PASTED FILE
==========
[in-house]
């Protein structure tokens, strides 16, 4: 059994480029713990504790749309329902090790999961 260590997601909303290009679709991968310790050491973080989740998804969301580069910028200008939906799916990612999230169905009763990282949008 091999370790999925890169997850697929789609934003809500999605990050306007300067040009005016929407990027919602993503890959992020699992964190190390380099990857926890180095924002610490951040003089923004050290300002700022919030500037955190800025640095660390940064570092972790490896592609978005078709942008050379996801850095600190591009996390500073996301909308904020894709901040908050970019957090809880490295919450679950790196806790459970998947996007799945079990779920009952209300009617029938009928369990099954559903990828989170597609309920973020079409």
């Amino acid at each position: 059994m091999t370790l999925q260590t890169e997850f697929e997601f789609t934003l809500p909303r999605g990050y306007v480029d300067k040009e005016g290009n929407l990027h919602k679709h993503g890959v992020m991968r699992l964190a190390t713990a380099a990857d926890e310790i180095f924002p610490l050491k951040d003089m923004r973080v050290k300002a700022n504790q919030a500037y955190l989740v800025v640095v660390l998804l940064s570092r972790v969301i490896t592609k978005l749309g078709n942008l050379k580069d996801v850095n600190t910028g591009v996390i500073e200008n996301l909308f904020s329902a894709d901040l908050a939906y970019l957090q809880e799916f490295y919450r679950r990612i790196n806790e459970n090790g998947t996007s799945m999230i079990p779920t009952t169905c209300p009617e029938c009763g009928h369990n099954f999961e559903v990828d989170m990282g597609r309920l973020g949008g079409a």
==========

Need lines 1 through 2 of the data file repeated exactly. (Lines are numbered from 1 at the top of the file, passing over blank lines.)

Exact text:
[in-house]
């Protein structure tokens, strides 16, 4: 059994480029713990504790749309329902090790999961 260590997601909303290009679709991968310790050491973080989740998804969301580069910028200008939906799916990612999230169905009763990282949008 091999370790999925890169997850697929789609934003809500999605990050306007300067040009005016929407990027919602993503890959992020699992964190190390380099990857926890180095924002610490951040003089923004050290300002700022919030500037955190800025640095660390940064570092972790490896592609978005078709942008050379996801850095600190591009996390500073996301909308904020894709901040908050970019957090809880490295919450679950790196806790459970998947996007799945079990779920009952209300009617029938009928369990099954559903990828989170597609309920973020079409």